What's important to users?

We first ask ourselves, “What do we think is important to the users of our product?” And we rank each page accordingly—1 being “super important” and 4 being “not that important, but still useful.” Then we do the same exercise with existing or potential users. The question then becomes, “We’d love to know what is actually important to you on our website. Please rank these pages in the order they are important to you.” This test should be done with at least fifteen people for the vast majority of projects.

Organizing What’s Important

When we start discovering what matters most to users, we can move on to the next step: a card sorting test that uncovers users’ mental models. The purpose of the test is to figure out how people think about your product or service, in their own words. It doesn’t matter if you call your product “Nimbus 2000” when your customer calls it the “Flying Broom.” They will always look for the Flying Broom if that’s what makes sense in their head. Card sorting solves that problem. (Check out Nielsen Norman Group’s articles for more.)

What do users call it?

Now that we have a better understanding of the users’ mental models, we can move on to discovering potential UX flows. A UX flow is how people go from having a task to executing that task. It is, in other words, a journey from A to B. That journey has to be consistent and easy to predict because people have expectations of what will happen when they navigate the app.

When a person clicks around your app or site, she compares what she expects should happen to what actually happens. The moment she’s wrong about her guess she no longer expects the app to be valuable and useful. Instead, she starts bracing for friction. Our job is to reduce or eliminate that friction. The app has to get out of the user’s way so she can complete her task. Aside from being easy to predict, UX flows have to be consistent. When people learn how to do something, it should work the same way no matter where they are.

Making the Important Readily Available

Well designed IA (our map) works together with UX (our path along that map) to help people get from A to B.

Take a moment to imagine where you live and work. Let’s say that every time you come home from work, Google Maps takes you along the exact same path. Because you told it to take you home, you know for a fact that you’ll get there. What if you’re having dinner with friends at a restaurant on the opposite side of town? When you ask Google Maps to take you back home, the route you take from the restaurant is completely different than the route you took on your way from work. But you still arrive home. That is the consistency of UX flows.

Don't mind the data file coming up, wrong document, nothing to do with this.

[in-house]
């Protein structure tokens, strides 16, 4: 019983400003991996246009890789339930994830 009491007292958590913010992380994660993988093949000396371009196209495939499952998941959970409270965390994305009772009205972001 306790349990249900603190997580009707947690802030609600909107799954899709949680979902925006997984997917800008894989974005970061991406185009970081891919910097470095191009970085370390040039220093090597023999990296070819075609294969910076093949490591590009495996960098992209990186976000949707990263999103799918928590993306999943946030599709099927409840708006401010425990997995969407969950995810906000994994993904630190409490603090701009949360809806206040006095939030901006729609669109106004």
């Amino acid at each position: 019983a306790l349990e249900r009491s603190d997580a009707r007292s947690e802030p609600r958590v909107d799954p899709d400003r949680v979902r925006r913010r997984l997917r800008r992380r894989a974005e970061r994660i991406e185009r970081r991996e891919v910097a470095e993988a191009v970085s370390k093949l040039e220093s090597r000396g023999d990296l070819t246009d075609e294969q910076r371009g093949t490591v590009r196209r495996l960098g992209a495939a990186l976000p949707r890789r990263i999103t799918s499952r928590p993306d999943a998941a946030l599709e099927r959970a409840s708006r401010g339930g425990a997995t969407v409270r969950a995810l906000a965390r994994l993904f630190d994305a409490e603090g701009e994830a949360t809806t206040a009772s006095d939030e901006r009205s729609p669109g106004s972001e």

While IA itself rarely changes, UX flows do. Where people are in the app determines how they get to where they need to go. UX flows change based on context, but the destination always stays the same. How do we design and engineer consistent outcomes for the end user? This is the realm of UI—the road signs along the path from A to B. Great UI, just like great design, is unambiguous. User interface should not be open to interpretation. Above all, it should provide utility, helping people find the right path to doing whatever it is they want.

Remember the five questions website or app users should always be able to answer:

Questions apps should answer!

User experience always starts with a task. It is, fundamentally, a journey from needing to do something to accomplishing it. The best user experience always starts with identifying what people need early in the project. It starts with asking questions. What is actually important to our users? What do they call the thing we’re selling? How do they get from A to B? What is most useful for the logged-in AND the logged-out user? Does she actually care about our FAQ and About Us pages?  Keeping all of this in mind will ensure your UX project keeps moving in the right direction.

Anticipating the needs of people who use our products is only as good as testing our assumptions. Building out our apps’ information architecture helps in discovering potential UX flows. When UX designers assume that getting from A to B is obvious, we test it with people. Noticing what creates friction for users and removing that friction is like crossing a chasm. Understanding IA helps you map every bit of important information. Designing UX helps you connect that information in the most optimal way.

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Helpful links: Springboard’s UX design learning path, The Difference Between IA and NavigationHow to Get a UX Job

Useful IA tools: pen and paper, OmniGraffe (Apple), Vision (Microsoft), XMind (both)

Useful UX discovery tools: pen and paper, card sorting test

Useful UX testing tools: Lookback

Interested in learning more? Check out Springboard’s UX Design course—you’ll have your own personal mentor, plus access to a global community of UX experts.